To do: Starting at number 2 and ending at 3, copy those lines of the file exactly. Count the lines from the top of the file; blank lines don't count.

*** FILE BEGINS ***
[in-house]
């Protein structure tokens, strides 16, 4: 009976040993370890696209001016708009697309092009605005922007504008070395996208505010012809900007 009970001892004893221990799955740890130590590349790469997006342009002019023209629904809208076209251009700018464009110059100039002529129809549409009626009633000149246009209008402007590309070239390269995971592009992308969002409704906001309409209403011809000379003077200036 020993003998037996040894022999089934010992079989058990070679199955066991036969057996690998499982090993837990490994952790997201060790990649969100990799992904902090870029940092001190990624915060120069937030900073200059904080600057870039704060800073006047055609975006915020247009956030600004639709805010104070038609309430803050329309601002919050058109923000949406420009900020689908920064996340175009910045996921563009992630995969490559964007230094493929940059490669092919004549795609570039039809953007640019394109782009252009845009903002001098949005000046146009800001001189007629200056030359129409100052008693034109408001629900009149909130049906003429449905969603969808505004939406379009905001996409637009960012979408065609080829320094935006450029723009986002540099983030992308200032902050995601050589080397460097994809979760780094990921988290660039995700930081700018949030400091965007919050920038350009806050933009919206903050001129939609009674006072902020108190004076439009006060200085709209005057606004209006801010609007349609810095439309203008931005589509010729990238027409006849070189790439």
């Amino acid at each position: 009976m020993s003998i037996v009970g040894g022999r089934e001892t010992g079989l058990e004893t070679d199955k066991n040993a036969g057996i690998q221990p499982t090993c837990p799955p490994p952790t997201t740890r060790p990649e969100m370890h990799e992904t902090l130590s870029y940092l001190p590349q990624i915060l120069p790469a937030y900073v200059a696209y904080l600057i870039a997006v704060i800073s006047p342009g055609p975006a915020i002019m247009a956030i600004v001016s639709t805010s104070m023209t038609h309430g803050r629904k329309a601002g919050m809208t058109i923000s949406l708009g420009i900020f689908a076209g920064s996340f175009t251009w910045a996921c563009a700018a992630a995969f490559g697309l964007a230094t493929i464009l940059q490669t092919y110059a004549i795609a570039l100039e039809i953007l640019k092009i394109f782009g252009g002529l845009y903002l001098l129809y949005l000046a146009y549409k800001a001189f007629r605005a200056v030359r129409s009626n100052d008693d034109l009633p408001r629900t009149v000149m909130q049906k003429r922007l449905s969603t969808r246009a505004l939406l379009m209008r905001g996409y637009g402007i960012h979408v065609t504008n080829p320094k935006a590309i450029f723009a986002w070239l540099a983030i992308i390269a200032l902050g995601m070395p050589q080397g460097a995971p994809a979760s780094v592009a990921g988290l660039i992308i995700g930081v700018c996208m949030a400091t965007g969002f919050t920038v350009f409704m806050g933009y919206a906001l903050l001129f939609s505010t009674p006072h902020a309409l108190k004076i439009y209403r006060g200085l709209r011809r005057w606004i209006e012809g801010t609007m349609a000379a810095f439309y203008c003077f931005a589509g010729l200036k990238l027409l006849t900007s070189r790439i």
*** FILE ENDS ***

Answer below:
């Protein structure tokens, strides 16, 4: 009976040993370890696209001016708009697309092009605005922007504008070395996208505010012809900007 009970001892004893221990799955740890130590590349790469997006342009002019023209629904809208076209251009700018464009110059100039002529129809549409009626009633000149246009209008402007590309070239390269995971592009992308969002409704906001309409209403011809000379003077200036 020993003998037996040894022999089934010992079989058990070679199955066991036969057996690998499982090993837990490994952790997201060790990649969100990799992904902090870029940092001190990624915060120069937030900073200059904080600057870039704060800073006047055609975006915020247009956030600004639709805010104070038609309430803050329309601002919050058109923000949406420009900020689908920064996340175009910045996921563009992630995969490559964007230094493929940059490669092919004549795609570039039809953007640019394109782009252009845009903002001098949005000046146009800001001189007629200056030359129409100052008693034109408001629900009149909130049906003429449905969603969808505004939406379009905001996409637009960012979408065609080829320094935006450029723009986002540099983030992308200032902050995601050589080397460097994809979760780094990921988290660039995700930081700018949030400091965007919050920038350009806050933009919206903050001129939609009674006072902020108190004076439009006060200085709209005057606004209006801010609007349609810095439309203008931005589509010729990238027409006849070189790439």
């Amino acid at each position: 009976m020993s003998i037996v009970g040894g022999r089934e001892t010992g079989l058990e004893t070679d199955k066991n040993a036969g057996i690998q221990p499982t090993c837990p799955p490994p952790t997201t740890r060790p990649e969100m370890h990799e992904t902090l130590s870029y940092l001190p590349q990624i915060l120069p790469a937030y900073v200059a696209y904080l600057i870039a997006v704060i800073s006047p342009g055609p975006a915020i002019m247009a956030i600004v001016s639709t805010s104070m023209t038609h309430g803050r629904k329309a601002g919050m809208t058109i923000s949406l708009g420009i900020f689908a076209g920064s996340f175009t251009w910045a996921c563009a700018a992630a995969f490559g697309l964007a230094t493929i464009l940059q490669t092919y110059a004549i795609a570039l100039e039809i953007l640019k092009i394109f782009g252009g002529l845009y903002l001098l129809y949005l000046a146009y549409k800001a001189f007629r605005a200056v030359r129409s009626n100052d008693d034109l009633p408001r629900t009149v000149m909130q049906k003429r922007l449905s969603t969808r246009a505004l939406l379009m209008r905001g996409y637009g402007i960012h979408v065609t504008n080829p320094k935006a590309i450029f723009a986002w070239l540099a983030i992308i390269a200032l902050g995601m070395p050589q080397g460097a995971p994809a979760s780094v592009a990921g988290l660039i992308i995700g930081v700018c996208m949030a400091t965007g969002f919050t920038v350009f409704m806050g933009y919206a906001l903050l001129f939609s505010t009674p006072h902020a309409l108190k004076i439009y209403r006060g200085l709209r011809r005057w606004i209006e012809g801010t609007m349609a000379a810095f439309y203008c003077f931005a589509g010729l200036k990238l027409l006849t900007s070189r790439i």